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Interview with Prof. Dr.-Ing. Thomas Wimmer,  Chairman of the Board of BVL

Thu | 19 Nov 2020 | News

"Successful collaboration is only possible if data are made available and shared, enabling both partners to act and react far more rapidly"

Interview with Prof. Dr.-Ing. Thomas Wimmer, Chairman of the Board of BVL
 

Bundesvereinigung Logistik e.V. (BVL) was founded in 1978 in order to promote the logistics mindset through the systematic documentation of logistics problems and potential solutions, primarily in companies involved in the various sectors of the economy (industry, trade, transport and other services).

Can you give a brief introduction on the history and objectives of the BVL and yourself, prof. Wimmer? 

Up to this day, BVL is an open network comprising over 11,000 specialists and management executives worldwide in industry, trade, services and academia who are actively committed to effective collaboration in the globalised economy. Their main objective is to communicate the importance of supply chain management and logistics as well as to support the application and development of these two key activities.

This is of particular importance in times like the present because in an era of change it is essential that we connect with each other, are open to cooperation and are willing to learn from one another in order to remain successful. BVL furthers this objective by staging events – most of which are naturally in digital format in the current situation – by making knowledge and experience available to its members, and through the process of exchange and interaction with and within the various association bodies.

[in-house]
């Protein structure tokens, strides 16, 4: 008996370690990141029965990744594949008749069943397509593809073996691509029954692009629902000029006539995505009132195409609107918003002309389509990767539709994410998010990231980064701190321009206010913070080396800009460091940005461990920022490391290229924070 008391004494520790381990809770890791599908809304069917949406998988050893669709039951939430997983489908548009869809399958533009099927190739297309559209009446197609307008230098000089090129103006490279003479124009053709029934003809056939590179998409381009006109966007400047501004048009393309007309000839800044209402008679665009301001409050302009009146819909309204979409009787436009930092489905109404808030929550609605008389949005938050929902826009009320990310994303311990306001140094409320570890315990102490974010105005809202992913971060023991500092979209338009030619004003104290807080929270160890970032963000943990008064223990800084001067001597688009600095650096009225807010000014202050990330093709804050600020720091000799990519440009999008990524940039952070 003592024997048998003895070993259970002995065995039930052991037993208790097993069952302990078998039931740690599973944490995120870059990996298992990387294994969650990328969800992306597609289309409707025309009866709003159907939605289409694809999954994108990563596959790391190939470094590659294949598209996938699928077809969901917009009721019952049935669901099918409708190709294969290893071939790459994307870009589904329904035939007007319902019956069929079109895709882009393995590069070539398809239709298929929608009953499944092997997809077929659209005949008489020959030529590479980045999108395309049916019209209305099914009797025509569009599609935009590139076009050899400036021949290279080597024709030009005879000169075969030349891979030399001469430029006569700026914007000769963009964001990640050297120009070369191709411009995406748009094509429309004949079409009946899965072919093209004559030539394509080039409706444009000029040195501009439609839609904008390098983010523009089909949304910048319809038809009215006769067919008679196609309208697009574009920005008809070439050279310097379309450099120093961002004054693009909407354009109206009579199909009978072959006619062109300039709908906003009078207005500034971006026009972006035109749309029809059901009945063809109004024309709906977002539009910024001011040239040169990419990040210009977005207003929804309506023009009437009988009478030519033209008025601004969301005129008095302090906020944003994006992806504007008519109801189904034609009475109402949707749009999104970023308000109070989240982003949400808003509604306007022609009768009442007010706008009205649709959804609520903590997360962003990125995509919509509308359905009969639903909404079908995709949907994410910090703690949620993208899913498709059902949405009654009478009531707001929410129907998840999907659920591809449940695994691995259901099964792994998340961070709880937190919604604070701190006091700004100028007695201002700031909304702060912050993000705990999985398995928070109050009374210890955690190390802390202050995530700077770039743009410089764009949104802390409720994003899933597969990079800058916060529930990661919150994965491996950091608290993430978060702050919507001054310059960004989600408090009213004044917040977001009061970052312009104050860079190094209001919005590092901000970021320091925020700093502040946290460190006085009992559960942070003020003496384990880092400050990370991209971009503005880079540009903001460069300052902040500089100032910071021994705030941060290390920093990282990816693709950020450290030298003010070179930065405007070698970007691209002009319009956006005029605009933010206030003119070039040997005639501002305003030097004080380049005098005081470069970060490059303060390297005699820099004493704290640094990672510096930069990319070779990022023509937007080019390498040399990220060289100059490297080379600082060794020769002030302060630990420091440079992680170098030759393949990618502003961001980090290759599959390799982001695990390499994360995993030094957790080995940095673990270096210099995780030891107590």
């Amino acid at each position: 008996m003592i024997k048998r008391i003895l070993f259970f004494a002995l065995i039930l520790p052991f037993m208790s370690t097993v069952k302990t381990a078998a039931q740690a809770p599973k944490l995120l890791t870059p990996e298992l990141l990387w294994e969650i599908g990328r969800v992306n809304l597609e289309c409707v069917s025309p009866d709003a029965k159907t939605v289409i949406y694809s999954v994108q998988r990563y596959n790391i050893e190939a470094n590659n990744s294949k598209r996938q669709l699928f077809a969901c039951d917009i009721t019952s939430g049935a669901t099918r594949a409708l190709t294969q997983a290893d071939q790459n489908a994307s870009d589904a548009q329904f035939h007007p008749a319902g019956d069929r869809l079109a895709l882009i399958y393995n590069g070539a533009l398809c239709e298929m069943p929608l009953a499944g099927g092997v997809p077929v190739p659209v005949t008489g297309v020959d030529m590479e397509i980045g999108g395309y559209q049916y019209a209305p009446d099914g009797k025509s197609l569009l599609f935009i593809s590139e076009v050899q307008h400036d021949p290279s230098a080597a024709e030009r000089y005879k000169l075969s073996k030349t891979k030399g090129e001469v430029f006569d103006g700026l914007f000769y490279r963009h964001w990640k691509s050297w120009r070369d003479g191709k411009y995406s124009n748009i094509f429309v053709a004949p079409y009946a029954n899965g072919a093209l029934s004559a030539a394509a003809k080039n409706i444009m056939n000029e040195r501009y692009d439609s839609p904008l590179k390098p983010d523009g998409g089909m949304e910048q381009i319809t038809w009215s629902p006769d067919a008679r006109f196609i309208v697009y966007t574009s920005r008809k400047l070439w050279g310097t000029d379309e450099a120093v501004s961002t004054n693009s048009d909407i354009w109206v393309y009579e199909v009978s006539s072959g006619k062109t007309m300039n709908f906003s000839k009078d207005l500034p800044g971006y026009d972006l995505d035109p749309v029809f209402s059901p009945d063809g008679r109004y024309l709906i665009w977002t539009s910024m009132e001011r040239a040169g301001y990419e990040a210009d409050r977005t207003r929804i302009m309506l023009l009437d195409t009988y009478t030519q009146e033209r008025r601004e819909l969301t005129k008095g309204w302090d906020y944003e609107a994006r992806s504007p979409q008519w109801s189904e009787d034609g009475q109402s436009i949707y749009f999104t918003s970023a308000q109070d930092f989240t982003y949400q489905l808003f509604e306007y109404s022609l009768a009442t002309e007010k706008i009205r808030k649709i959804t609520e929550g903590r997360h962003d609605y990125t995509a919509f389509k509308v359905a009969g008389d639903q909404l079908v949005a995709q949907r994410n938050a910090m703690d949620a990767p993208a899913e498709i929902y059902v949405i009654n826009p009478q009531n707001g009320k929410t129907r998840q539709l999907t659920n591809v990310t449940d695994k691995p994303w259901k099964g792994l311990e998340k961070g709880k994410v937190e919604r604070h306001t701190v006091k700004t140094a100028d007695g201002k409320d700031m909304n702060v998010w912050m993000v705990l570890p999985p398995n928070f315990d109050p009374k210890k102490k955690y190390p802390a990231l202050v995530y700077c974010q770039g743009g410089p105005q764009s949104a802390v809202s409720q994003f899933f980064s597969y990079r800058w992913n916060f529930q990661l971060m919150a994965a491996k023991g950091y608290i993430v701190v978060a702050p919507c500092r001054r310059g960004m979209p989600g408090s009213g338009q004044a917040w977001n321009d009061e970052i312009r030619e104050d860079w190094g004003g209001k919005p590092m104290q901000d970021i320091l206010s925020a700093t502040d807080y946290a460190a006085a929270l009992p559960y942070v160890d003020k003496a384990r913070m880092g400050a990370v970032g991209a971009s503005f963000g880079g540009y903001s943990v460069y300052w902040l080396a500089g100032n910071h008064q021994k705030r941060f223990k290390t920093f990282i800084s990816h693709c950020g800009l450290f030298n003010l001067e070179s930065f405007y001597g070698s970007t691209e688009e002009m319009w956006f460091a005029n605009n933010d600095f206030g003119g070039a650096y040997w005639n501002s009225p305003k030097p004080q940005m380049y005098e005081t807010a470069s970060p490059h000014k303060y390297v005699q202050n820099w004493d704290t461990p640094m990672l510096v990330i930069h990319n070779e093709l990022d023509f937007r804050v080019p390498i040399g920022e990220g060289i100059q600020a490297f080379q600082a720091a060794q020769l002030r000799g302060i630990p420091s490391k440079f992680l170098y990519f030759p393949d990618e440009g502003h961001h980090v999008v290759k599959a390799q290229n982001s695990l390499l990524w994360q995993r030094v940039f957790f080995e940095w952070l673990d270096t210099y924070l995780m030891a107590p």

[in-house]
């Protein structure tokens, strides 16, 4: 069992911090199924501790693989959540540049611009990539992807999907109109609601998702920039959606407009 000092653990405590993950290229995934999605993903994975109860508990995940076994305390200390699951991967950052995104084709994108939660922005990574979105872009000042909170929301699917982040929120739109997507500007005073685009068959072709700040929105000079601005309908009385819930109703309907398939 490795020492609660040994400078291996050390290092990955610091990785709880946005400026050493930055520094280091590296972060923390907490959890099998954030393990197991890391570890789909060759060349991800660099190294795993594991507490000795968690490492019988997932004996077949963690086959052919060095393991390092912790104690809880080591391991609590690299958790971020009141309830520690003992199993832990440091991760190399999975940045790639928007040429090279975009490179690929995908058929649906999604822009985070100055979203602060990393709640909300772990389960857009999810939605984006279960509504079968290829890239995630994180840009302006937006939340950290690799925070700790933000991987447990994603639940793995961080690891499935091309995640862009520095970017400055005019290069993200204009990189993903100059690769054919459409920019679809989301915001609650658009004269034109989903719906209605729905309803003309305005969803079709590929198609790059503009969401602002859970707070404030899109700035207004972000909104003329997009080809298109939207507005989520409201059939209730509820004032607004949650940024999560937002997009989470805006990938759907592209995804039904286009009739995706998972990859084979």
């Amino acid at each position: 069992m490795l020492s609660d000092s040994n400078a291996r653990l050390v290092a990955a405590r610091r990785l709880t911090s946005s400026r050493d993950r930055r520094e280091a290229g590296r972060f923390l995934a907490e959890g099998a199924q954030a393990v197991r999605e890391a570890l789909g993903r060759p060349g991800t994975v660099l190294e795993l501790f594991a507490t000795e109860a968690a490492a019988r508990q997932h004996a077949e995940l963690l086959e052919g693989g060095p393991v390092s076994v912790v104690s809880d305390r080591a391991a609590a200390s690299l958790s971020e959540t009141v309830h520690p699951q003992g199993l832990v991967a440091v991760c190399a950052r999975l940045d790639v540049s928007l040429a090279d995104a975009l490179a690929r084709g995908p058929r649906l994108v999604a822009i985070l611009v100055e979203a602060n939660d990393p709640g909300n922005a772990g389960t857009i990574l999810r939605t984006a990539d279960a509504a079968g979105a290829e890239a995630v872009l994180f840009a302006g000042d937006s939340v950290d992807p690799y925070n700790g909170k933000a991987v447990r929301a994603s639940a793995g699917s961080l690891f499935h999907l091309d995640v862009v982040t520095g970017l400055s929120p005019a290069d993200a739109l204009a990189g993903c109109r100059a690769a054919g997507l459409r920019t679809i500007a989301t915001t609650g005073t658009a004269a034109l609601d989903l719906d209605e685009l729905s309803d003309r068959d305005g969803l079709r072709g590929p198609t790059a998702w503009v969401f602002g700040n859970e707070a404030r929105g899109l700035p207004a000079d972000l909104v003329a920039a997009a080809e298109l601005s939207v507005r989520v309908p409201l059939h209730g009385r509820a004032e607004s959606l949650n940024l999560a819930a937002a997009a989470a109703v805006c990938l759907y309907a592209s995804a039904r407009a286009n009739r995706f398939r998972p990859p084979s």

Changes organisational structures due to supply chain collaboration platforms? 

One of the consequences of digitalisation is that people will increasingly work in networks. There will be more cooperation between production, the trading sector and logistics service providers, and this will lead to the emergence of joint business models in the longer term. The pace of future activities will be determined by the preferences of the customer. This will result in new challenges in terms of the optimisation of interfaces. Some logistics service providers will act like software companies and operate the necessary platforms. Others will focus on physical transportation and storage while also benefiting from the digital management of these processes. Both types of provider can learn with and from each other.

An agile organisation, short decision-making paths and a leadership style that engages employees on their own terms are of the utmost value in this respect. New digital tools are expected to significantly boost employee productivity and efficiency; but they will also make greater demands on companies, and the borders between work and private life will become increasingly blurred.